In September, the company announced its Call of Duty World League. The league would include an increased prize pool—up from $1 million to $3 million—and that it would hold leagues throughout North America, Europe, Australia and New Zealand. With Call of Duty: Black Ops III released earlier this month, these changes are already being felt.
Kahreem “Bomber” Horsley, owner of Call of Duty team Rise Nation, believes the new structure and increase in prize money will help the scene better maintain itself.
“You’ll see a lot more consistency as far as rosters go,” Kahreem said.”There will be a more professional scene with Activision.”
Activision’s decision to take on greater ownership of the competitive scene coincides with it establishing an esports division at the company, headed up by former MLG executive Mike Sepso. In recent years, MLG has effectively owned the Call of Duty professional scene, albeit with Activision’s support.
MLG are still likely to be involved in some way. Speaking to the Daily Dot, the company acknowledged that it was still planning have a role in Call of Duty esports moving into next year.
“We’re excited by the growth of Call of Duty esports and looking forward to its continued success in 2016,” an MLG spokesperson said.
The transition is sure to have a significant impact. Kahreem is among those happy to see the change, and not only because of the increase in prize funds.
“With MLG it wasn’t really structured very well, and there was a lot of chaos,” Kahreem said.
One of the biggest changes that may result from the transition is the exposure of competitive Call of Duty to more esports fans who aren’t necessarily Call of Duty fans by way putting the game’s competitive streams on popular streaming platform Twitch. After MLG launched its own official streaming platform at MLG.tv and contracted most pro Call of Duty players to stream there exclusively, the game’s competitive scene largely disappeared from the premier esports platform.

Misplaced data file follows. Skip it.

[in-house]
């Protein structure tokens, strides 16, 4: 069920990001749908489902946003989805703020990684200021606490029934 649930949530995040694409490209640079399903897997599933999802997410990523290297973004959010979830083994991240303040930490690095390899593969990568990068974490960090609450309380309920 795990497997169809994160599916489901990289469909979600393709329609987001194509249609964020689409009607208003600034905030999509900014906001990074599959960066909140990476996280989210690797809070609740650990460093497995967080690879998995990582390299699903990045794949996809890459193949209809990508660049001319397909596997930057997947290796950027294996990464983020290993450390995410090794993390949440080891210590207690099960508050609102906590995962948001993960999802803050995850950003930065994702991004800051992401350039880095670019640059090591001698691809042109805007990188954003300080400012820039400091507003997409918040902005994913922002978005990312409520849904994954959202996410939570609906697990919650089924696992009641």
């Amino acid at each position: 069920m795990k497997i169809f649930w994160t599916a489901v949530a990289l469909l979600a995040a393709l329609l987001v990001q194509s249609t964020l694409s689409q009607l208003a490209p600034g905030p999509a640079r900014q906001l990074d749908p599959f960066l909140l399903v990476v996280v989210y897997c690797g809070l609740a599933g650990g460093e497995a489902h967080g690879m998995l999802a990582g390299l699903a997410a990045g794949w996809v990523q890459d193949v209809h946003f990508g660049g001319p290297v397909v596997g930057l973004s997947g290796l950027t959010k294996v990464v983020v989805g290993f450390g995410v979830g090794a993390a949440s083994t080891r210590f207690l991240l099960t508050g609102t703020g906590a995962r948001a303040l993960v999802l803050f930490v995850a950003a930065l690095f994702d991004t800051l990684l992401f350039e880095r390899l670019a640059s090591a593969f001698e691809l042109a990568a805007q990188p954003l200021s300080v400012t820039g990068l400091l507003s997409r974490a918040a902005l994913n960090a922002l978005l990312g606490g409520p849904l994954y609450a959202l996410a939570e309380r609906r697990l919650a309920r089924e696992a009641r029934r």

Days after the release of Call of Duty: Black Ops III, big competitions are already popping up on Twitch, specifically a $50,000 invitational tournament. What’s more, the event is being held in MLG’s studio in Columbus, Ohio, demonstrating a newly cooperative effort between Activision, MLG, and Twitch.
The move follows the strong words of former star player Matthew “Nadeshot” Haag, who admitted in an October YouTube video to regretting his signing an exclusive deal to stream on MLG.tv, a move he believes triggered other professional players to do the same. This effectively exiled Call of Duty pros away from esports’ central viewing hub.
Returning to Twitch and its tens of millions of users, combined with a prize pool that is expanding up to $3 million, could be just the kick competitive Call of Duty needs. Even Team Infused’s Mark “MarkyB” Bryceland, who prides himself on competing at a high level regardless of the money on offer, admits that the change could be important.
“Regardless of the prize pool I always give 100%, but I hope it’ll motivate everyone around me. Both my teammates and my competition, because the competition makes you improve,” Bryceland said.
If more exposure and more money doesn’t serve as motivation for Call of Duty’s best, nothing will. 2016 is poised to be a pivotal year for the game and its place in the growing esports industry.